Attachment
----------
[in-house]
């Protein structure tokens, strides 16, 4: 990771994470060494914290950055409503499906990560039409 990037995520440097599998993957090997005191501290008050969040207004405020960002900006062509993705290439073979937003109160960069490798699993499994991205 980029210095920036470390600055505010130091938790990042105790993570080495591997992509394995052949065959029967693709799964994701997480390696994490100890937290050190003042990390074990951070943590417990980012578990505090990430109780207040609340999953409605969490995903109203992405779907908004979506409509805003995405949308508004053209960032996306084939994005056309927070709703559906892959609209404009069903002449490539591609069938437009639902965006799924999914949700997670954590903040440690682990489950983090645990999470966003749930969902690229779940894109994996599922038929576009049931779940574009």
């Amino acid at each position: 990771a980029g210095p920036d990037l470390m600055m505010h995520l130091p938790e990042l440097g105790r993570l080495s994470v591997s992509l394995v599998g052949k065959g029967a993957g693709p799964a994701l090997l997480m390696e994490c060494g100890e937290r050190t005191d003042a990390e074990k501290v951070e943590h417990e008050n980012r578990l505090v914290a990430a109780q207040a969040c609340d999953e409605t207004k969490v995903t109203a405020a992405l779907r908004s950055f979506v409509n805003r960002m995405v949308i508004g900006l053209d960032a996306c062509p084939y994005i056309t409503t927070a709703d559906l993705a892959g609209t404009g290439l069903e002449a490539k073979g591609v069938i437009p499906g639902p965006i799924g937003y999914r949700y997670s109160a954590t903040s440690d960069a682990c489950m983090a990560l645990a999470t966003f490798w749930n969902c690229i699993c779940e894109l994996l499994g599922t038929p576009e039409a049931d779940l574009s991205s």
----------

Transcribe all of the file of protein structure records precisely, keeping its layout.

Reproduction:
[in-house]
């Protein structure tokens, strides 16, 4: 990771994470060494914290950055409503499906990560039409 990037995520440097599998993957090997005191501290008050969040207004405020960002900006062509993705290439073979937003109160960069490798699993499994991205 980029210095920036470390600055505010130091938790990042105790993570080495591997992509394995052949065959029967693709799964994701997480390696994490100890937290050190003042990390074990951070943590417990980012578990505090990430109780207040609340999953409605969490995903109203992405779907908004979506409509805003995405949308508004053209960032996306084939994005056309927070709703559906892959609209404009069903002449490539591609069938437009639902965006799924999914949700997670954590903040440690682990489950983090645990999470966003749930969902690229779940894109994996599922038929576009049931779940574009």
């Amino acid at each position: 990771a980029g210095p920036d990037l470390m600055m505010h995520l130091p938790e990042l440097g105790r993570l080495s994470v591997s992509l394995v599998g052949k065959g029967a993957g693709p799964a994701l090997l997480m390696e994490c060494g100890e937290r050190t005191d003042a990390e074990k501290v951070e943590h417990e008050n980012r578990l505090v914290a990430a109780q207040a969040c609340d999953e409605t207004k969490v995903t109203a405020a992405l779907r908004s950055f979506v409509n805003r960002m995405v949308i508004g900006l053209d960032a996306c062509p084939y994005i056309t409503t927070a709703d559906l993705a892959g609209t404009g290439l069903e002449a490539k073979g591609v069938i437009p499906g639902p965006i799924g937003y999914r949700y997670s109160a954590t903040s440690d960069a682990c489950m983090a990560l645990a999470t966003f490798w749930n969902c690229i699993c779940e894109l994996l499994g599922t038929p576009e039409a049931d779940l574009s991205s």